I enjoyed the Ship of Gold display. There was an ANA/Smithsonian exhibit area centrally located with some rarities on display. I made it to one Numismatic Theater presentation. The room was nearby.
I met Bob Leonard and Paul Hybert from the 2011 committee. I had expected there would be a committee meeting, but this didn’t come off.
Overall, I got a lot out of the limited time I spent at the convention, and expended a minimum number of bawbees. I didn’t sample the convention floor food, but for those so inclined, there was plenty of nearby (walkable) dining and shopping, unlike in Rosemont. I also spent a few hours perambulating around the city with my daughter. ANA and Boston: definitely a positive experience.
Paul Hybert reports:
A 23-hour train ride took me to the Back Bay station in Boston — a block south to a sandwich shop on the local committee’s list of many eating establishments, then a block back north and a block west to my hotel on Sunday night. Two blocks west, all indoors, took me to the convention center on Monday morning — met national and local exhibit people — the tables and some cases had already been set up by Teamsters — we did the rest — picked up good pointers for 2011 exhibits in Chicago. Had time to visit some dealers on PNG day, and then to the volunteers’s orientation meeting.
Back at the center at 8 AM for exhibit setups — a little of this, a little of that, and most exhibits are in place by 1 PM show opening. Hit the bourse until near closing — back to exhibit area for the last exhibits — off to a club board meeting at a nice restaurant. Checking my notes, I see I volunteered for some tasks that have not been started — plenty of time until I see them next year, right?
Wednesday, Thursday, and Friday are spent bouncing between the bourse, meetings, and Numismatic Theater. Also at the “future convention” booth a bit — ANA already has a flyer about the hotels for Chicago 2011, with rates — good to see information about Chicago 2011 getting out there early! [The page is available on the web site, but the link to it disappeared after about a week, and the current World’s Fair of Money® web page shows only the date and has no links. Glad that show is still a ways off.] Also attended the ANA’s Exhibits Committee meeting.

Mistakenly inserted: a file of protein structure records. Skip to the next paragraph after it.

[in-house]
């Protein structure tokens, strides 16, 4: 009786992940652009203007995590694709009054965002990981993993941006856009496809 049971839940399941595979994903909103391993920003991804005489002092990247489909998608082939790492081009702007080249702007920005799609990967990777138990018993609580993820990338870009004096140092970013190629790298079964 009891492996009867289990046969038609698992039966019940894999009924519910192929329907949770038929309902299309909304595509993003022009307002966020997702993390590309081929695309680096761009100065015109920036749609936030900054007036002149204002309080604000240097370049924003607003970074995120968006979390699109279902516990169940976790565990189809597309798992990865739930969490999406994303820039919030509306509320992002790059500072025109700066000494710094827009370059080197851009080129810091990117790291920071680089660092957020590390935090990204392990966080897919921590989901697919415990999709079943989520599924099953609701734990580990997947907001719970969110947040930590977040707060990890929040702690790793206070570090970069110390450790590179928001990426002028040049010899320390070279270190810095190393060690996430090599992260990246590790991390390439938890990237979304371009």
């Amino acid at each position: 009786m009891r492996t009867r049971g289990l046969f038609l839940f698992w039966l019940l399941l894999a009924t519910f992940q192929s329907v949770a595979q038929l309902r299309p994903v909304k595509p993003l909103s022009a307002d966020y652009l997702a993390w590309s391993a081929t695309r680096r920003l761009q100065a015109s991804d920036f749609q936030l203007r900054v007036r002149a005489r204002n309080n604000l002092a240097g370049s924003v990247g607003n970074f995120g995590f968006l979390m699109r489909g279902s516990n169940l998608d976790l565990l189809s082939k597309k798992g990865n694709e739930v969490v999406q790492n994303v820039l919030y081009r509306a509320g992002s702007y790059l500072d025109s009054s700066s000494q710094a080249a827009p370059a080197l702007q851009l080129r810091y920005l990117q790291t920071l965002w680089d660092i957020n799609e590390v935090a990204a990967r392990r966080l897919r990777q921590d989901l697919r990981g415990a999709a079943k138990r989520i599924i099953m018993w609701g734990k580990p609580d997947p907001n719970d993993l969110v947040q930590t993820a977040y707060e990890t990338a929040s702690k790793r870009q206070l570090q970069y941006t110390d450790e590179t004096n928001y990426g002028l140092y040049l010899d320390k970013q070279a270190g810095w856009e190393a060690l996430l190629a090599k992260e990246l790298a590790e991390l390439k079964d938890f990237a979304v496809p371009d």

Must have met at least ten CCC members, aside from those with tables. There was no meeting of our Chicago 2011 committee members. Wandered around Boston every evening from the show end until dark, crossing over to Charlestown once, in time to turn around and head back. The only trip during show hours was to the Massachusettes Historical Society for the Numismatic Bibliomania Society — a good time, but I should have left earlier for the meeting — browsing the exhibits with knowledgeable people would have made for a better experience.
They tried a new convention schedule at Boston — the same will be used for Chicago 2011. Some last minute changes at the end — bourse takedown was only on Saturday night — the Sunday morning dealer takedown was scratched (due to work rules and higher costs?). Exhibit takedown started a half hour early on Saturday — mostly finished by the break for banquet — back to the exhibit area until midnight — and checked out the last exhibits early Sunday morning. Back to the hotel to clean up and check out — back to that first night’s sandwich place — and out of Boston on the noon train!
|Bowers and Merena Auctions||Chicago Coin Company|
|Krause Publications||Harlan J. Berk, Ltd.|
Items shown at our September 8, 2010 meeting.
|Date:||October 13, 2010|
At the Chicago Bar Association, 321 S. Plymouth Court, 3rd floor meeting room. Please remember the security measures at our meeting building: everyone must show their photo-ID and register at the guard’s desk. A few blocks west of the CBA building is the Ceres Restaurant (enter the Board of Trade building from Jackson at LaSalle, then enter the restaurant from the lobby) with standard sandwiches, burgers, and salads for members who want to meet for dinner.
|Featured speaker:||Dr Patricia Ogedengbe — Cowry Shell Money|
Dr Ogedengbe is Nigerian and traces her ethnic heritage to two groups in the Niger delta region, a region rich in natural resources. The region has changed dramatically since the mid 20th century when oil was discovered. Dr Ogedengbe will speak on the historic trade and commerce of the region and the use of cowry shells as money.
|October||13||CCC Meeting - Featured Speaker - Dr Patricia Ogedengbe on Cowry Shell Money|
|November||10||CCC Meeting - Club Auction - no featured speaker|
|December||18||CCC Meeting on Saturday - Annual Banquet - Featured Speaker -|
|January||12||CCC Meeting - Featured Speaker -|
All correspondence pertaining to Club matters
should be addressed to the Secretary and mailed to:
CHICAGO COIN CLUB
P.O. Box 2301
CHICAGO, IL 60690
|Jeffrey Rosinia||- President|
|Lyle Daly||- First Vice President|
|Elliot Krieter||- Second Vice President|
|William Burd||- Archivist|
|Other positions held are:|
|Carl Wolf||- Secretary|
|Steve Zitowsky||- Treasurer|
|Paul Hybert||- Chatter Editor|
The print version of the Chatter is simply a printout of the Chatter web page,
with a little cutting and pasting to fill out each print page.
The web page is available before the Chatter is mailed.